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In December, the Securities and Exchange Commission asked U.S. District Judge Katherine B. Forrest to impose financial penalties of more than a million dollars on Fabrice Tourre, the former Goldman Sachs Group trader who, last August, was found liable for misleading investors in an infamous 2007 deal known as Abacus. On Tuesday, Tourre’s lawyers filed a reply brief, asking Forrest to impose a maximum penalty of sixty-five thousand dollars. The brief also noted that, “after receiving his doctorate, Mr. Tourre plans to pursue a career in academia.”
Tourre is pursuing a Ph.D. in economics at the University of Chicago. Observing him in court last August, I couldn’t help wondering what my reaction would be if he were a candidate for a teaching job at the university where I teach. His experience at Goldman Sachs and a Ph.D.
The Tourre I witnessed in court was a sincere and polite young man, albeit one who had allegedly violated securities laws. I was sympathetic to the fact that he was poorly trained and supervised, and that others shared responsibility for the Abacus fraud; I was also struck by the fact that, even six years later, he seemed, in many ways, naïve—in over his head at Goldman Sachs, and perhaps even unaware that he had helped mislead investors. Accepting blame and showing remorse may not have been appropriate when Tourre was defending himself in court. But, now that he has been found liable for securities fraud, Tourre would do well to take responsibility and apologize for his actions if he wants to maximize his chances of a successful academic career. The brief filed by his lawyers on Tuesday offered no indication that Tourre acknowledged or felt remorse for the violations for which the jury found him liable; he continues to maintain his innocence, perhaps in anticipation of filing an appeal.
Tourre seems to possess the intellect, at least, to be a successful academic. Even in the Chicago program he has stood out. Professor Nancy L. Stokey told the Times, “He was one of my best students.” Another professor, Robert Shimer said, “He’s someone who, if he continues on the same track, is going to be one of our top job market candidates.”
Despite his impressive credentials, Tourre will have a challenging time explaining his past in job interviews. “The shadow of Abacus will follow him forever,” Tom Donaldson, a professor at the University of Pennsylvania’s Wharton School of Business, told me. “I’d advise him to say, ‘I failed as a banker. I’m working hard to become a fabulous professor.’ ”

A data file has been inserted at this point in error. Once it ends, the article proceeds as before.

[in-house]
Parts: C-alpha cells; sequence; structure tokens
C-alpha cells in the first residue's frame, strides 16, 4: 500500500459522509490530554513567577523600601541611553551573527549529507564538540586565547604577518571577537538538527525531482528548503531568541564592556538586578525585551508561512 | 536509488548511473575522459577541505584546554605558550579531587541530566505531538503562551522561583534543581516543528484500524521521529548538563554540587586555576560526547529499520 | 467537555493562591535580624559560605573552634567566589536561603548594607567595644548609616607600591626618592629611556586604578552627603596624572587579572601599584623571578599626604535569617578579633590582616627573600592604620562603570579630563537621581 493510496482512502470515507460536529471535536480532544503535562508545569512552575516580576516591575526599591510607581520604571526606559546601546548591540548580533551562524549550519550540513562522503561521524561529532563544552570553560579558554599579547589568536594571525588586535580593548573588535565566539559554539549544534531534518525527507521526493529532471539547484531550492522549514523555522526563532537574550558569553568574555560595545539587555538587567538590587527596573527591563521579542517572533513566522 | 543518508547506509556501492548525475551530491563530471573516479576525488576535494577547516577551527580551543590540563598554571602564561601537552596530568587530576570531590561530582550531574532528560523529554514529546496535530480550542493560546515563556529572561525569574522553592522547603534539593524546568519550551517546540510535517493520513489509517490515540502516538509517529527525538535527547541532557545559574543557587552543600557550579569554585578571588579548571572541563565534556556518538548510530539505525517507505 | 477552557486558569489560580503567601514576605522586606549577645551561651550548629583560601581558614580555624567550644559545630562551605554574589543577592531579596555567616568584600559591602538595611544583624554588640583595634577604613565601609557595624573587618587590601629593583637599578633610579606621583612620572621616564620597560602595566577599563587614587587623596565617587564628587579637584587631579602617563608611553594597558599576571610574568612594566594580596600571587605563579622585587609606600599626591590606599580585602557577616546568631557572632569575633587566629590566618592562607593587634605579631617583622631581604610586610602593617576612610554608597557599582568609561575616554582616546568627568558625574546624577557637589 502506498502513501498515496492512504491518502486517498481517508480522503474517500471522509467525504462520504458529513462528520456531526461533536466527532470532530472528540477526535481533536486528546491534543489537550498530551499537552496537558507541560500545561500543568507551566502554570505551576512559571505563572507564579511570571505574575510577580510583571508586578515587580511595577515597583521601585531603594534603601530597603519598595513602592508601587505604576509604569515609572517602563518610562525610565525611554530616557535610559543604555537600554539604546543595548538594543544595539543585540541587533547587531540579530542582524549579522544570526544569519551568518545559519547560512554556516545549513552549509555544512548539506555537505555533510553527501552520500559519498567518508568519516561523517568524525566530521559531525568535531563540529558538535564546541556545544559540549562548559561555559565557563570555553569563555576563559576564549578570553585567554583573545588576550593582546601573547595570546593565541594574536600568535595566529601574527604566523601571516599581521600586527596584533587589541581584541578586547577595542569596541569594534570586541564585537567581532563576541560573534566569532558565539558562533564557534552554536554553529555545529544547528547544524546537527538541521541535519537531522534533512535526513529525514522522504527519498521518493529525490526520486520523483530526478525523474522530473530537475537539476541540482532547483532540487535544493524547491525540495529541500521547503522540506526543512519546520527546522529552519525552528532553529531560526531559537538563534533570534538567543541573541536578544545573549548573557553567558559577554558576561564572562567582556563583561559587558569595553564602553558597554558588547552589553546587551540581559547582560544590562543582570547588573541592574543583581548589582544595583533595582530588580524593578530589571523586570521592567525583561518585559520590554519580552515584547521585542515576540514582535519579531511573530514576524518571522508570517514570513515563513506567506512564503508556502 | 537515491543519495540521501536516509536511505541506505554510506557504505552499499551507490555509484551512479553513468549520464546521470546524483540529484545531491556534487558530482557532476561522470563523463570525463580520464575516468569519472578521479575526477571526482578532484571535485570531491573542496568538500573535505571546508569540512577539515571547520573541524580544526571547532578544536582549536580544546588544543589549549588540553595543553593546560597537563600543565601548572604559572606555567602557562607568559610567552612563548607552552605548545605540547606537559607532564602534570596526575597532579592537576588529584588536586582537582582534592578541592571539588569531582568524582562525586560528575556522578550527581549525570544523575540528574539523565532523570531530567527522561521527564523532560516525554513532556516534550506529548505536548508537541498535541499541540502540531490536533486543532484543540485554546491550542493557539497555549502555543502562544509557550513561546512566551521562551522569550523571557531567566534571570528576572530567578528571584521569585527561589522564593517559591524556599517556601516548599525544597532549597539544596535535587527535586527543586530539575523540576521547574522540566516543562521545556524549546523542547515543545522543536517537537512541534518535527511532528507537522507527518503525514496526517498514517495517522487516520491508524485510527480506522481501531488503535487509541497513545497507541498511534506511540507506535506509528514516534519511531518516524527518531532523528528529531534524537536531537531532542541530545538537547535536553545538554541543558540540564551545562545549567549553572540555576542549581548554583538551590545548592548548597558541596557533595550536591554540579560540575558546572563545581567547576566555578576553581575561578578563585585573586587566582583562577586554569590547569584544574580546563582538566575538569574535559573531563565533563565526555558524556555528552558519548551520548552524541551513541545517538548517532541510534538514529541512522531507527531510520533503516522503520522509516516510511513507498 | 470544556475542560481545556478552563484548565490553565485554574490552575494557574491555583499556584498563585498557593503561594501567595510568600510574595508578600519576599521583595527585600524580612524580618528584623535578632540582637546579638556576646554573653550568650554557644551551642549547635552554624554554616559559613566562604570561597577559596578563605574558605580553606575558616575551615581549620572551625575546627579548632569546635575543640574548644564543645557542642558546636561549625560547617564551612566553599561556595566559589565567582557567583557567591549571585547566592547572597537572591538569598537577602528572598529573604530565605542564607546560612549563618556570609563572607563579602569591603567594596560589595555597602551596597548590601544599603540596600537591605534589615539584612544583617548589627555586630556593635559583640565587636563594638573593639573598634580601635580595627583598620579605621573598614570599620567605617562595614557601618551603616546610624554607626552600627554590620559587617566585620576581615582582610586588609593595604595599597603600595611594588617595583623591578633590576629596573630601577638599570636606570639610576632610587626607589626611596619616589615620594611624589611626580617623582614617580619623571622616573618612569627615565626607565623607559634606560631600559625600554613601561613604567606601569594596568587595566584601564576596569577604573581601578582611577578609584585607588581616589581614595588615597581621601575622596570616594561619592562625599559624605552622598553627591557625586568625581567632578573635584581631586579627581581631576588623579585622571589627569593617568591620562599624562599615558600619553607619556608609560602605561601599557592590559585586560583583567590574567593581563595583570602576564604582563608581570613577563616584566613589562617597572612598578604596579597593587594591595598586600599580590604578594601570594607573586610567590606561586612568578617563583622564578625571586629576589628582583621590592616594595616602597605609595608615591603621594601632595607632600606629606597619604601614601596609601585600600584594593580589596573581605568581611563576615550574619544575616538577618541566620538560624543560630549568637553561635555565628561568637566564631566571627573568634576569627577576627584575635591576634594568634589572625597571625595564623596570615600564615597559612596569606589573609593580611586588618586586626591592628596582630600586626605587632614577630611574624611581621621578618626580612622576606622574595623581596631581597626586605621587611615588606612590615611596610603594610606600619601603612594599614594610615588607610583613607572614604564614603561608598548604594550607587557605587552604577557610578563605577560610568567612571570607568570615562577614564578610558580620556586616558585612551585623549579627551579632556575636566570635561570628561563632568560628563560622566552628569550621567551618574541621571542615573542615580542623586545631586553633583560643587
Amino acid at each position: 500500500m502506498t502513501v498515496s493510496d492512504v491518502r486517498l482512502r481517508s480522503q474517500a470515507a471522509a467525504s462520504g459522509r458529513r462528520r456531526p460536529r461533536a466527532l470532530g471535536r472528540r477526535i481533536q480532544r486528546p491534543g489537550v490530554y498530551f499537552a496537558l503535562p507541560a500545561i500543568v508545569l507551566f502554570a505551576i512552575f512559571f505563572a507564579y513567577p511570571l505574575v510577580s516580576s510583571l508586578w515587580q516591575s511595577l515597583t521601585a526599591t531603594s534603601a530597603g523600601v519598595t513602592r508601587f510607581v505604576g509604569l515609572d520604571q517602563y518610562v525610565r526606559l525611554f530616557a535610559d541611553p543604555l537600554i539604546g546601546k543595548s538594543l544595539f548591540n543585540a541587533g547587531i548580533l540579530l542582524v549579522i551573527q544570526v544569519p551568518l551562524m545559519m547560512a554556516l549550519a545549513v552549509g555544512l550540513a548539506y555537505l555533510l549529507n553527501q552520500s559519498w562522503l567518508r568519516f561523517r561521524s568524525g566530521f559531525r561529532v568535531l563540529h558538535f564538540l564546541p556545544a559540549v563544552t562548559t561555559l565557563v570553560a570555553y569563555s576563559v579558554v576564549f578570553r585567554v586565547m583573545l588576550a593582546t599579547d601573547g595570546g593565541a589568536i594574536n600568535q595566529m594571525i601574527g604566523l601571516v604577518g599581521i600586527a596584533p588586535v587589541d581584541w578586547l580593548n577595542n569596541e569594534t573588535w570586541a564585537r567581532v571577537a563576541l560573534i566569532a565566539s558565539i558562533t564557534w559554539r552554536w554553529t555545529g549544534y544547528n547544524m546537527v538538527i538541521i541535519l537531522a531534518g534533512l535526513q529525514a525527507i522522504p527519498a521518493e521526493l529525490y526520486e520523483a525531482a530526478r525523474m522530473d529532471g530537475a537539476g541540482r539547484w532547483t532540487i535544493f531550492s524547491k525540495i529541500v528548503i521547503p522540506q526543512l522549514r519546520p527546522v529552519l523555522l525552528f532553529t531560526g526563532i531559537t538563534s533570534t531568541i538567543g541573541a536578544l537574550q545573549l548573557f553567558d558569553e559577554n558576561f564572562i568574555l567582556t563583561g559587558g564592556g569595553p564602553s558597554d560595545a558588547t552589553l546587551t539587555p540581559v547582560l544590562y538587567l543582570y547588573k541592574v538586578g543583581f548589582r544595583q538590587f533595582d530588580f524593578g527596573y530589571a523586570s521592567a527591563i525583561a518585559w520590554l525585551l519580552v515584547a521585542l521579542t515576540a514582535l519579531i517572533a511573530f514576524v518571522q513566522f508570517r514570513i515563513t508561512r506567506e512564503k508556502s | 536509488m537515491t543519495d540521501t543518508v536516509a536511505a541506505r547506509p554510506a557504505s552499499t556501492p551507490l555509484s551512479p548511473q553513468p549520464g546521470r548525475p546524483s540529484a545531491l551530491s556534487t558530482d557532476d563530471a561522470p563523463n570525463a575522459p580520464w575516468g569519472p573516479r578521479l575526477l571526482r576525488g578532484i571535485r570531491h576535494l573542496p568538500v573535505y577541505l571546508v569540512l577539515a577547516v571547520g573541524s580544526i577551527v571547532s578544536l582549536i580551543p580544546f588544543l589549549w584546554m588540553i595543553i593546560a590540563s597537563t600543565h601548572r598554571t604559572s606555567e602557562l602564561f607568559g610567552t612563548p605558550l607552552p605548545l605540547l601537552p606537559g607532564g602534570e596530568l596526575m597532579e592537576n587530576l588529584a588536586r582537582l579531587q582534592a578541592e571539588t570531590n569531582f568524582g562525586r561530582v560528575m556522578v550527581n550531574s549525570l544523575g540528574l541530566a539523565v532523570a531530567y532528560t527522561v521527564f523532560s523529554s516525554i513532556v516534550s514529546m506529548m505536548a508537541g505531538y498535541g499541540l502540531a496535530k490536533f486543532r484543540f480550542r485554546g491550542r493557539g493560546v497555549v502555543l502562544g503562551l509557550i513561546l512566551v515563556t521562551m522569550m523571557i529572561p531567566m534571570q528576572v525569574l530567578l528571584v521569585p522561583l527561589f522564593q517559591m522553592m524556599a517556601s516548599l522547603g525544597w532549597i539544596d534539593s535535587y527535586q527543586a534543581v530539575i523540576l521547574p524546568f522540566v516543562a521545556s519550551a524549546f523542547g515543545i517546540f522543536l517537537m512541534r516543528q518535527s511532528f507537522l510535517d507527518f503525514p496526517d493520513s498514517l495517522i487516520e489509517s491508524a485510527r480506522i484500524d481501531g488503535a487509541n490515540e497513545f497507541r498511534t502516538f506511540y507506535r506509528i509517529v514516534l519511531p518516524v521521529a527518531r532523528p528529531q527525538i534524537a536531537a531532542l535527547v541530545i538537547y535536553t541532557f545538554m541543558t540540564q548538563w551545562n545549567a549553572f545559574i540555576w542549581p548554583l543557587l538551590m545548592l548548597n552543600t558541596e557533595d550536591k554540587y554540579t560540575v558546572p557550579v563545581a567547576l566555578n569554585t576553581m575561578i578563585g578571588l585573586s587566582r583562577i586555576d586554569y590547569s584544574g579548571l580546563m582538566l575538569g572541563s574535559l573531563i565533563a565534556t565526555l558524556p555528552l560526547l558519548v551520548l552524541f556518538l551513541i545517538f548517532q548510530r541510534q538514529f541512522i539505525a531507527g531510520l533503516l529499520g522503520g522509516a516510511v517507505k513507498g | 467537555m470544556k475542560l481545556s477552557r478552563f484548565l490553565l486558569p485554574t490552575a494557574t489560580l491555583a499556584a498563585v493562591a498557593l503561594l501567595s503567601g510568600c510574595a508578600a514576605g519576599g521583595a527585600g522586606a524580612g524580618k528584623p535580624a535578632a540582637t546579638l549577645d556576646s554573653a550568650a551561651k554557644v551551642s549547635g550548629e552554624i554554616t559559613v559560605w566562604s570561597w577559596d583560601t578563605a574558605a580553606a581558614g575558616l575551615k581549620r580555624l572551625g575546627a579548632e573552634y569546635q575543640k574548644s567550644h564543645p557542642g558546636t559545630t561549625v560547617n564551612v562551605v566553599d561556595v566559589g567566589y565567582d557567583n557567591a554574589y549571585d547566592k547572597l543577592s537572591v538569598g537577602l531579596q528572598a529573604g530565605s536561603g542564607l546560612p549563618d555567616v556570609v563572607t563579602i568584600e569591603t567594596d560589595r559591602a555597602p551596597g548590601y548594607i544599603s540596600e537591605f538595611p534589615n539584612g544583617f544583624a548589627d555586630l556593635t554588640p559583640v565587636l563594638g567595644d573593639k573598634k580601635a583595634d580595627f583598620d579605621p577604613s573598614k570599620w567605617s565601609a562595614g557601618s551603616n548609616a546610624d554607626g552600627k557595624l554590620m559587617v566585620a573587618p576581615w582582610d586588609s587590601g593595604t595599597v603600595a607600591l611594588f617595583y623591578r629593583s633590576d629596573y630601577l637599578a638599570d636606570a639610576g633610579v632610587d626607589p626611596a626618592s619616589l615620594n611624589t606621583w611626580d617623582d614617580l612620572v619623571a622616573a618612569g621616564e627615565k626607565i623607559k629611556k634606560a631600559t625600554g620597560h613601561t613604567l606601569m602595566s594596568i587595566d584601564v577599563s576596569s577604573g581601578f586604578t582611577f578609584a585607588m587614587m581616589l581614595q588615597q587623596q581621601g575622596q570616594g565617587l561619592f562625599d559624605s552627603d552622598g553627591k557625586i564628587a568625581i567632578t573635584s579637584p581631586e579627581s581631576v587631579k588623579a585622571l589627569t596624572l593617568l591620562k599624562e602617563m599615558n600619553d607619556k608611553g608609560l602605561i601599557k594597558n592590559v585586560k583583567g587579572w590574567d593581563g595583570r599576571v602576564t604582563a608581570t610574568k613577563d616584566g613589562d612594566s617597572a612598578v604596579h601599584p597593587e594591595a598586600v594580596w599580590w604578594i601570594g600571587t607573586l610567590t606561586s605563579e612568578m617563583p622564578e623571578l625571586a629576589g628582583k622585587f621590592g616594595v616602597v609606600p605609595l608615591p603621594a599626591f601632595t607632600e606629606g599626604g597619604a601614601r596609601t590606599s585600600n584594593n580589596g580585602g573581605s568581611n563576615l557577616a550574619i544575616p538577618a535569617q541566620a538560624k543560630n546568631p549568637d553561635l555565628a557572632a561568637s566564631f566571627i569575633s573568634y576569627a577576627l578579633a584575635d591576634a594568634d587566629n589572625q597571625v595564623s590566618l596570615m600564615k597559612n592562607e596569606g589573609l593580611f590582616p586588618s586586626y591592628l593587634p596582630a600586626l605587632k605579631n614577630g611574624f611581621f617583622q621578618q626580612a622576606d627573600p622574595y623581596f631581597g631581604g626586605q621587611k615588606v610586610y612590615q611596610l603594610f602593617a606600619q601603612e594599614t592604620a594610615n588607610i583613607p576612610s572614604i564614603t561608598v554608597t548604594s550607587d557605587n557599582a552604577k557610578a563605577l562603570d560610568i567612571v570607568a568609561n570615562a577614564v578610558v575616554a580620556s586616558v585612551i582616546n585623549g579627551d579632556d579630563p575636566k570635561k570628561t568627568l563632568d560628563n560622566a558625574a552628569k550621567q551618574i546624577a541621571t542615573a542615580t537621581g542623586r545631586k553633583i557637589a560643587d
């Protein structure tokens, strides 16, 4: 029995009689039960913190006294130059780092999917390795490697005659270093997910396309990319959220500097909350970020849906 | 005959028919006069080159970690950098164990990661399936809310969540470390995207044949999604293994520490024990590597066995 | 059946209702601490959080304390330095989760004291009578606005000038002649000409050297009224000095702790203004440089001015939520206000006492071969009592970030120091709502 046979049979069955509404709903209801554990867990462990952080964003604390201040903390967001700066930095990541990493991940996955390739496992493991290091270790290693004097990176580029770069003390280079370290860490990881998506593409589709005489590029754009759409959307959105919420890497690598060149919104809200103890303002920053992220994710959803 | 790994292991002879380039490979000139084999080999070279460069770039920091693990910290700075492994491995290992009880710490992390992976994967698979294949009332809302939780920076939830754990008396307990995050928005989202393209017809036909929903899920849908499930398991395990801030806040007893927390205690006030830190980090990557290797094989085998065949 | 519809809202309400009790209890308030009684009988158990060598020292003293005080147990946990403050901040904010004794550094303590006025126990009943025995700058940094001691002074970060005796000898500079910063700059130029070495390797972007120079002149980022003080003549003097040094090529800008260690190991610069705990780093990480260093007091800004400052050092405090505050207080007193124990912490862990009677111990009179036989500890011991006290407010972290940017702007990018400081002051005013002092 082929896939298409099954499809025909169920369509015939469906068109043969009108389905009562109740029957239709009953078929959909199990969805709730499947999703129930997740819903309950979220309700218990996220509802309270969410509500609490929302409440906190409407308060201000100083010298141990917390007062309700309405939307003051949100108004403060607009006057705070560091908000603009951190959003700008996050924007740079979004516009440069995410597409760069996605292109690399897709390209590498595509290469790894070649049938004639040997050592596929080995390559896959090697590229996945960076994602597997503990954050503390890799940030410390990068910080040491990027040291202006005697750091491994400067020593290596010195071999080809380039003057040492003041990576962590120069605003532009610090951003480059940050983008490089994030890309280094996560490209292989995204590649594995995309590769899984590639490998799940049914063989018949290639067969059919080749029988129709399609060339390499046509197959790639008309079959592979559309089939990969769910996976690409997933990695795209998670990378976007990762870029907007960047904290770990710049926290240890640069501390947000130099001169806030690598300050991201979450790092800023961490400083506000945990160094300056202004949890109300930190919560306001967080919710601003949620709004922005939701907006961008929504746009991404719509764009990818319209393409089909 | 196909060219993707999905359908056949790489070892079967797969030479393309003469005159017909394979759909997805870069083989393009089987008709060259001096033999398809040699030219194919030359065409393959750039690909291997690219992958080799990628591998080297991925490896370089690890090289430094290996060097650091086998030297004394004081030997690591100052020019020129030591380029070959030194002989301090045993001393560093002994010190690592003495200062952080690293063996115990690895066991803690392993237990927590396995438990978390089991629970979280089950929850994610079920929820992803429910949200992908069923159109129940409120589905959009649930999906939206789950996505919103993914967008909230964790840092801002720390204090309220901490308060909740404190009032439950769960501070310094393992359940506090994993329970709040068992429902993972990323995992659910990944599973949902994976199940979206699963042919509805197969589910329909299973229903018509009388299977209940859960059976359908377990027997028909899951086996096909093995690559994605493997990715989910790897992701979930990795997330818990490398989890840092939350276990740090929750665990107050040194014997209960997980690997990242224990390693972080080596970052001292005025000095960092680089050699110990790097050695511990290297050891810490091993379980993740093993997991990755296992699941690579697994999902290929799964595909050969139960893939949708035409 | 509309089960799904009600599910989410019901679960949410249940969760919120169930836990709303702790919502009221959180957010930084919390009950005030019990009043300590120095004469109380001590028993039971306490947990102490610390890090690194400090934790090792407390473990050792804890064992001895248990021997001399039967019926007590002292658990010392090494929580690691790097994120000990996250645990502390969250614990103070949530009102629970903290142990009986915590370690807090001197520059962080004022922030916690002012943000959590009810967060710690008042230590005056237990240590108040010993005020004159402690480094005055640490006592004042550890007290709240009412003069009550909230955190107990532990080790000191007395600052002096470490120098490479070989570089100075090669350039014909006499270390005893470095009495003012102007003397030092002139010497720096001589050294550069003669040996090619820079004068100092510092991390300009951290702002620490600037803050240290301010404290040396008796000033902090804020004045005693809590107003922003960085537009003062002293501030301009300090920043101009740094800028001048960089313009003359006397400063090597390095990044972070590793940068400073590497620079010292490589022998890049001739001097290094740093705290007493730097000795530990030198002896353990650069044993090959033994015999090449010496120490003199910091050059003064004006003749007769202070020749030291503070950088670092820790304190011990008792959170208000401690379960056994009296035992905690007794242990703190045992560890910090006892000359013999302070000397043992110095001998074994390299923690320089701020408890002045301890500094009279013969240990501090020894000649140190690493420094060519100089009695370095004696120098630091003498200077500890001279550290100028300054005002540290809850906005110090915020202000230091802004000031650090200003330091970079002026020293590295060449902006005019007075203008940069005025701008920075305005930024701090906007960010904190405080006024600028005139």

Some schools would not hire Tourre because of his record. Patricia Werhane, a professor at the University of Virginia’s Darden School of Business, put it bluntly: “We would not hire him at Darden. But I might bring him to speak.” (Business schools often bring in convicted felons and disgraced executives in an effort to scare students straight and warn them about ethical and legal pitfalls.)
Yet it is possible that Tourre could turn his experience into a positive asset. Christine Bader worked as a corporate social-responsibility specialist at BP during a period when the company faced a string of accidents and its C.E.O. was forced to resign after admitting he had been untruthful about a relationship. She now teaches a course on human rights at Columbia University. (Unlike Tourre, who the S.E.C. says “took the lead” in the Abacus deal, Bader bore no responsibility for BP’s wrongdoing.) “I wondered whether considering myself an expert in corporate responsibility based on nine years with BP was ludicrous,” Bader said. “But I realized that being at a company where things have gone horribly wrong is actually much more useful than only having experienced smooth sailing—if you engage in some serious retrospection and reflection.” There’s also a more straightforward asset Tourre can offer his students: “He’s very skilled in pricing highly complex products, which are still very important for the future of finance,” Hervé Alexandre, a finance professor at Université Paris-Dauphine, pointed out.
Tourre may not be interested in a business-school career after getting his doctorate. He may prefer to retreat into pure economic theory; perhaps his options would be less constrained in an economics department than in a business school. If, however, he wants to help fix the problems he helped cause, then he will need to follow an introspective path. He will need to come to terms to what happened to him at Goldman Sachs. He would do well to jettison any lingering loyalty to the place and come to appreciate how poorly he was trained there, and how ineptly he was supervised. Admittedly, this will be hard to do while Goldman Sachs is paying his legal bills. At some point, though, he needs to sever his ties with the people and the institution that led him to ruin, and acknowledge his own role in a fraudulent deal that became an icon of Wall Street greed.
Michael A. Santoro is a professor at Rutgers Business School and the co-author of “Wall Street Values: Business Ethics and the Global Financial Crisis” (Cambridge University Press, 2013).
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